Is there a significant benefit to verbalizing checklist items in a single pilot operation?

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My answer to Is there a significant benefit to verbalizing checklist items in a single pilot operation?

Answer by Thomas Zerbarini:

Yes,

The way I practice and I’ve always taught good checklist discipline is to invlove multiple human sensory organs in accomplishing and checking the items. It is also important to move through the check items at a slow pace. Too many times I see pilots whip through checklist like its a race to be the fastest…that’s when items get missed.

Most smaller aircraft checklists are Read and Do lists. The pilot reads the checklist and does the task at the same time. For these checklist I recommend:

  • First Read and Speak the actual checklist you are about to accomplish (“Before Takeoff Checklist.”)
  • Read and clearly Speak out loud the checklist item at a pace that allows you to think about what you are reading and why that item is being checked. (This will give you time to consider limitations, weather conditions, performance, etc… for the setting of the item; like ice protection)
  • After you read and speak, “Look” and then “Touch” the item that you are checking and again verbalize its position to confirm its proper setting.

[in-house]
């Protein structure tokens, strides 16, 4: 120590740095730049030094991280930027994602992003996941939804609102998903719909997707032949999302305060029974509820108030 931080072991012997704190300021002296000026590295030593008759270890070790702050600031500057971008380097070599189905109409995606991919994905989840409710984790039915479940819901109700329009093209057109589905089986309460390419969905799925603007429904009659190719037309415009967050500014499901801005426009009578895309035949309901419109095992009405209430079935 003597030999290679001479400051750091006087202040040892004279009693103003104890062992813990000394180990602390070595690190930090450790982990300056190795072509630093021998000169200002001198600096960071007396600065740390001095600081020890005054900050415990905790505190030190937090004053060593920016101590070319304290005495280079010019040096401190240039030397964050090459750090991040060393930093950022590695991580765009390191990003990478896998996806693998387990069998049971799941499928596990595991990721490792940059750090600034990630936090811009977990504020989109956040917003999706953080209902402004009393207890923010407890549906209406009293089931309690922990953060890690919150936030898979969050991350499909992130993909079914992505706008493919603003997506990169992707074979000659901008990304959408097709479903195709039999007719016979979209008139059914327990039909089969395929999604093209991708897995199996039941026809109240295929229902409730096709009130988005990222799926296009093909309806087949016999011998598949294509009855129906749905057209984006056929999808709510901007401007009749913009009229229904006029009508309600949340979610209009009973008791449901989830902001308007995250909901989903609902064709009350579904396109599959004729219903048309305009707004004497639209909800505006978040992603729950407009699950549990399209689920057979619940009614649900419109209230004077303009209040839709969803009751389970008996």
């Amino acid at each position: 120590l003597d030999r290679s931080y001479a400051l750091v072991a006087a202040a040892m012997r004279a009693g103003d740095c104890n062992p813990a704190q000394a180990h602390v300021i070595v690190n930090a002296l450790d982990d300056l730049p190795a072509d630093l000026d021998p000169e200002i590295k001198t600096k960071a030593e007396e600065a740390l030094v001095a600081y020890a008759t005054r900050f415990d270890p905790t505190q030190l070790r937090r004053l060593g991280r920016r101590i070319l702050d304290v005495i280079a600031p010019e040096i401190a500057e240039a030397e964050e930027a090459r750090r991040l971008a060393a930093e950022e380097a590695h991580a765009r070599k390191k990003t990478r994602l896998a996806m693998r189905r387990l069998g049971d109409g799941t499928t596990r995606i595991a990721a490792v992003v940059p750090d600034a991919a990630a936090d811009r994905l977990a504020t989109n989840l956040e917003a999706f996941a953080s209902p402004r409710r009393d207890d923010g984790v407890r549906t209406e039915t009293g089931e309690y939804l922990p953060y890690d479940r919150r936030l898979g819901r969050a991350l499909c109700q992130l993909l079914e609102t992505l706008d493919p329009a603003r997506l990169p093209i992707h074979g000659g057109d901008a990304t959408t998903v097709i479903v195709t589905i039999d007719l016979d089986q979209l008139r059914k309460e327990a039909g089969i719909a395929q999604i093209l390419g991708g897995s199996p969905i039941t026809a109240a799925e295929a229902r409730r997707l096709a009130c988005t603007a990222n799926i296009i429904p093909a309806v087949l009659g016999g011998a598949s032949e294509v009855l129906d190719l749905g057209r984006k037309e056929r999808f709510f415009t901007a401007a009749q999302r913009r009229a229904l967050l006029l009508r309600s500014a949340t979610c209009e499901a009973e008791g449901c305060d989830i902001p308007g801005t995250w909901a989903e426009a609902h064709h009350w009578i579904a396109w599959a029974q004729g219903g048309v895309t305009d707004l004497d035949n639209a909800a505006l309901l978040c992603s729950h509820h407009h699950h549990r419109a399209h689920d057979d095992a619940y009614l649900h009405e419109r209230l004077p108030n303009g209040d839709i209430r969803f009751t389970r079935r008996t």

• Then move on to the next item.
  • When all items are complete then read out loud the Check list name and state “Before Takeoff Checklist—Complete.”

Many larger aircraft or airline operations use a Flow-Do, Read-Check Checklist procedure. Many of these involve a crew arrangement but the process is the same for single pilot operations as well:

  • A “checklist flow” is a flow pattern developed as a standard to accomplishing the tasks of more advanced aircraft. The “flow” allows you to accomplish all of the checklist items without disruption, then follow up with a Read and Check.
  • After a “Checklist flow”, the accomplishment of the checklist is a Read and Check list.
  • Again, First Read and Speak the actual checklist you are about to accomplish (“Before Takeoff Checklist.”)
  • Read and clearly Speak out loud the checklist item at a pace that allows you to think about what you are reading and why that item is being checked. (This will give you time to consider limitations, weather conditions, performance, etc… for the setting of the item; like ice protection)
  • After you read and speak, “Look” and then “Touch” the item that you are checking and again verbalize its position to confirm its proper setting.
  • Then move on to the next item.
  • When all items are complete then read out loud the Check list name and state “Before Takeoff Checklist—Complete.”

During single pilot operations it is important to verbalize because you don’t have the luxury of a second pilot cross-checking your actions. With a 30% higher chance of an accident in single pilot operation, it is best to stay disciplined and professional.

Thomas Zerbarini

Is there a significant benefit to verbalizing checklist items in a single pilot operation?

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